SRJC Course Outlines

12/8/2019 8:43:01 AMHUMAN 21 Course Outline as of Fall 2016

Changed Course
CATALOG INFORMATION

Discipline and Nbr:  HUMAN 21Title:  HUMANITIES IN MID. EAST  
Full Title:  The Humanities in the Middle East
Last Reviewed:3/14/2016

UnitsCourse Hours per Week Nbr of WeeksCourse Hours Total
Maximum3.00Lecture Scheduled3.0017.5 max.Lecture Scheduled52.50
Minimum3.00Lab Scheduled08 min.Lab Scheduled0
 Contact DHR0 Contact DHR0
 Contact Total3.00 Contact Total52.50
 
 Non-contact DHR0 Non-contact DHR Total0

 Total Out of Class Hours:  105.00Total Student Learning Hours: 157.50 

Title 5 Category:  AA Degree Applicable
Grading:  Grade or P/NP
Repeatability:  00 - Two Repeats if Grade was D, F, NC, or NP
Also Listed As: 
Formerly: 

Catalog Description:
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An interdisciplinary exploration of the arts, ideas, and values among the cultures of the Middle East (aka Near East) drawing upon works of literature, film, visual art, music, theatre, dance, philosophy and religion.

Prerequisites/Corequisites:


Recommended Preparation:
Eligibility for ENGL 1A or equivalent

Limits on Enrollment:

Schedule of Classes Information
Description: Untitled document
An interdisciplinary exploration of the arts, ideas, and values among the cultures of the Middle East (aka Near East) drawing upon works of literature, film, visual art, music, theatre, dance, philosophy and religion.
(Grade or P/NP)

Prerequisites:
Recommended:Eligibility for ENGL 1A or equivalent
Limits on Enrollment:
Transfer Credit:CSU;UC.
Repeatability:00 - Two Repeats if Grade was D, F, NC, or NP

ARTICULATION, MAJOR, and CERTIFICATION INFORMATION

Associate Degree:Effective:Fall 2007
Inactive: 
 Area:E
Humanities
 
CSU GE:Transfer Area Effective:Inactive:
 C2HumanitiesFall 2007
 
IGETC:Transfer Area Effective:Inactive:
 3BHumanitiesFall 2007
 
CSU Transfer:TransferableEffective:Fall 2007Inactive:
 
UC Transfer:TransferableEffective:Fall 2007Inactive:
 
C-ID:

Certificate/Major Applicable: Major Applicable Course



COURSE CONTENT

Student Learning Outcomes:
Upon completion of the course, students will be able to:
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1.  Identify, contextualize and discuss the socio-cultural and aesthetic values of representative works of visual arts, drama, music, literature, philosophy or religion in the region variously known as the Middle East (aka Near East).
2.  Compare and contrast the beliefs and values in selected regions variously known as Middle Eastern (aka Near Eastern) as revealed through artistic and literary records.
 

Objectives: Untitled document
Upon completion of this course, students will be able to:
1. Analyze representative works from specific Middle Eastern cultures and describe their distinguishing characteristics within cultural contexts.
2. Discuss the ideas, beliefs, and values communicated in artistic expressions of at least three Middle Eastern cultures.
3. Critically analyze similarities and differences between Middle Eastern and Western ideas, beliefs, and values.
4. Analyze class, gender and other sociopolitical concerns as reflected in literature and the arts.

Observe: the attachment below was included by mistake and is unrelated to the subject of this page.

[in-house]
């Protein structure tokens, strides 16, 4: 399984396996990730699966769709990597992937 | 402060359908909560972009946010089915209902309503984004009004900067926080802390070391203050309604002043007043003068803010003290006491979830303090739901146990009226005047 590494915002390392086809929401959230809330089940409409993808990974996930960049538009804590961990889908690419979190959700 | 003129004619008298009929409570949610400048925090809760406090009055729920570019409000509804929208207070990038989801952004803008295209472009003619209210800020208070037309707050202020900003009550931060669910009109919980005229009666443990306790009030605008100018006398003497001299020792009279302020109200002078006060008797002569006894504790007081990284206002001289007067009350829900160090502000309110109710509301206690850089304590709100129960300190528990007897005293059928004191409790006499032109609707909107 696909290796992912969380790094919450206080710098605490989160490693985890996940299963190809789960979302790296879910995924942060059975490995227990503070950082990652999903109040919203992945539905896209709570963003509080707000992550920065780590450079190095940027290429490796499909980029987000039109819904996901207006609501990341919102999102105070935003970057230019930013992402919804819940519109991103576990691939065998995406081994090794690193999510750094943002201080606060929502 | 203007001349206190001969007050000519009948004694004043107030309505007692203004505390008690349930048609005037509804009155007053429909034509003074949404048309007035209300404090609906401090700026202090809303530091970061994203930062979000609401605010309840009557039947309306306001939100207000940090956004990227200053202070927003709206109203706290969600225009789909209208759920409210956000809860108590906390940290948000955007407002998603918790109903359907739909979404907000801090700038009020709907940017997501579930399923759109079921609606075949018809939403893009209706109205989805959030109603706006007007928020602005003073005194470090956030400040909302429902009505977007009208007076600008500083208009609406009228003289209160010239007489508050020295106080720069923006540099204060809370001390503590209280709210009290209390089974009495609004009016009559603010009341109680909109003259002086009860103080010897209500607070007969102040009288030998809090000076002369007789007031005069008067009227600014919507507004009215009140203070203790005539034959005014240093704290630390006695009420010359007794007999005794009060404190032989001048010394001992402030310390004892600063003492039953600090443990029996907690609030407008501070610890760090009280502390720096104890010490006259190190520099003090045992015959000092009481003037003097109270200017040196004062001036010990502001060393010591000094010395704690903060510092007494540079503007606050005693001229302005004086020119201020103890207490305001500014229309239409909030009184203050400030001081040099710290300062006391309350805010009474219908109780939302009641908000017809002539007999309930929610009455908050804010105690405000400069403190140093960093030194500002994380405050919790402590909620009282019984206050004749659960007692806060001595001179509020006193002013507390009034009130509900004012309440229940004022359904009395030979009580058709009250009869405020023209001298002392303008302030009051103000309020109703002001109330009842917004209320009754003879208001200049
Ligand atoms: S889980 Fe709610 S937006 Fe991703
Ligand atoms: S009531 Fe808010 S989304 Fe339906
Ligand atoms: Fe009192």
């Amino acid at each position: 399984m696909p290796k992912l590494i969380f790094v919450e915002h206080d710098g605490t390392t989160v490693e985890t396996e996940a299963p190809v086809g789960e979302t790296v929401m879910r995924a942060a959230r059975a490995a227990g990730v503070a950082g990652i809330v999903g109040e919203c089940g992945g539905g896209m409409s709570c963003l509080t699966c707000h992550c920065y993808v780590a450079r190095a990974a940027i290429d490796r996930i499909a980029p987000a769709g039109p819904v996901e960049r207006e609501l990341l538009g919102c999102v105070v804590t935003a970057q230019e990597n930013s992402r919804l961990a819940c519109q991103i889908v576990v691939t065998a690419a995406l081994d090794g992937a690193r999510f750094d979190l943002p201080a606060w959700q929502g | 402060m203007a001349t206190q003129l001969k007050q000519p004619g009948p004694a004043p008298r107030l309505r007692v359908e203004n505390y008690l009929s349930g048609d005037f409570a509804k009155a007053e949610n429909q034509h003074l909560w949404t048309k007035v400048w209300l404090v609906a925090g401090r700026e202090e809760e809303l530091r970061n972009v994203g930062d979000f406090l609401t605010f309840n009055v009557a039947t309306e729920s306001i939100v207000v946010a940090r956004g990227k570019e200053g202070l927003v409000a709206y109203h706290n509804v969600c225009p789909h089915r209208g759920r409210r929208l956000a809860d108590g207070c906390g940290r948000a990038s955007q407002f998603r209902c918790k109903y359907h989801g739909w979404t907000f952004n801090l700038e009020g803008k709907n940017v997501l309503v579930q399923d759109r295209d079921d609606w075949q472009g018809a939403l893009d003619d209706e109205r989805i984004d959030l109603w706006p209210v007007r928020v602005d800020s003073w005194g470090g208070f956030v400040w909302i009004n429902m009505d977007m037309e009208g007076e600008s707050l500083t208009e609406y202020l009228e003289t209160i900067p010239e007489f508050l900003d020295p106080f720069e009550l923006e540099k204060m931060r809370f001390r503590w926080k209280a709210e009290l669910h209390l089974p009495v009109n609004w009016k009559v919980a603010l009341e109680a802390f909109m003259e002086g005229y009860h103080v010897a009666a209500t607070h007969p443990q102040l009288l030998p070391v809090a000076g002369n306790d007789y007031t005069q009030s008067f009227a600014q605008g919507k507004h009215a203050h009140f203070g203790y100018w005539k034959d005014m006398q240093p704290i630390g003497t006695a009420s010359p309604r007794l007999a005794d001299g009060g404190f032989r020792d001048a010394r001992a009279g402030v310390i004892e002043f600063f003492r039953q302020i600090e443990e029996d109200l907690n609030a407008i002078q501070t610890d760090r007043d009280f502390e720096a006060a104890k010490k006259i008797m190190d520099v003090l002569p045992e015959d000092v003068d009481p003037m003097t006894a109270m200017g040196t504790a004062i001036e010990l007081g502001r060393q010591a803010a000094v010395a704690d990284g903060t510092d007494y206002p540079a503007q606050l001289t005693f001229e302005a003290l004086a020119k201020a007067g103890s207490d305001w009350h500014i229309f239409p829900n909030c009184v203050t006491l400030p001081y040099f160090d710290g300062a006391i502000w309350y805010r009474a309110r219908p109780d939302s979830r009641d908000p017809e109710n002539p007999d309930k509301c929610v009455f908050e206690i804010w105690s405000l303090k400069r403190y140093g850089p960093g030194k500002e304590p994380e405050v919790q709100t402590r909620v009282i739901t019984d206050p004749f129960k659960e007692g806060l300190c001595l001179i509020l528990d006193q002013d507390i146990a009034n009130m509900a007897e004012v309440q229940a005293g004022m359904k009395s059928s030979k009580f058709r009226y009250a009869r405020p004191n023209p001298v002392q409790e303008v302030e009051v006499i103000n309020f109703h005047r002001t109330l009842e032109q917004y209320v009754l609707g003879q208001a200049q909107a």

5. Demonstrate an ability to compare, contrast, and link cultural expressions of various disciplines, including mythology, literature, visual arts, film, theatre, music, dance, religion and philosophy.

Topics and Scope
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I.  The course must cover at least three distinct geo-cultural areas such as Afghanistan, Algeria, Bahrain, Comoros, Djibouti, Egypt, Iran, Iraq,
     Israel, Jordan, Kuwait, Lebanon, Libya, Mauritania, Morocco, Oman, Palestinian Authority, Qatar, Saudi Arabia, Sudan, Syria, Tunisia, Turkey,
     United Arab Emirates, Western Sahara and/or Yemen.
II.  The course may be arranged chronologically by period, geographically by region, or thematically.
III. The course may include major forms of expression, including use of representative primary sources and texts in areas such as mythology,
     literature, visual arts, film, theatre, music, dance, religion and philosophy such as:
    A.  Visual arts: The effect of Islam on cultural production.  Principal achievements in Islamic architecture 680-1600 AD/CE.  Mosque architecture,
          decorative arts, mosaic and calligraphy.  Pre-Islamic and Islamic architecture design and decoration.  Persian miniatures as well as Muslim
          and Sufi illuminated manuscripts.  Byzantine art and architecture.
    B.  Primary philosophical/religious texts:  Hebrew Bible, New Testament, The Q'uran, The Egyptian Book of the Dead, origin and development of
          Sufism.
    C.  Pre-historical and pre-Islamic literature and philosophy from such civilizations as Mesopotamia (Babylonian creation story, Epic of Gilgamesh,
          Code of Hammurabi), Sumer/Mesopotamia, Assyria, Egypt (Book of the Dead),  Graeco/Roman and Judeo/Christian influences in the Near East.
    D.  Film:  Cairo, Egypt as a center of cinema.  Middle Eastern film history such as Youssef Chahine's Cairo Station (1968) and Saladin (1963),
          Bourlem Guerdjou's Living in Paradise (1998, Algeria) and Silences of the Palace by Moufida Tlatli.
    E.  Music:  Arab culture in World Music.  Storytelling and chant.  Egyptian epic poetry as the basis of the Arab musical tradition.  Classic vocalists
          such as Umm Kulthum, or instrumentalists such as Abdesadek Chekara.  Popular music:  Cheb Mami, Assi Al-Hilani, or Hakim.
    F.  Dance:  Folk dance from Morocco and/or origins of belly dance.
    G.  Literary arts:  Poets such as Mohamed Bennis (Morocco), Nizar Qabbani (Syria), Salma Khadra Jayyusi and Mahmoud Darwish (Palestine).  
          Dramatists such as Sa'dallah Wannus.  Prose fiction by writers such as Abdelrahman Munif, Tariq Ali, Naguib Mahfouz, Amin Malouf, Nawal Al
          Sa'adawi, Fatima Mernisi, Ibn Khaldun, Ibn Batutta.
IV.   The course will cover cultural interactions between the Middle East and the West such as the effect of the Silk Road, the Crusades, cultural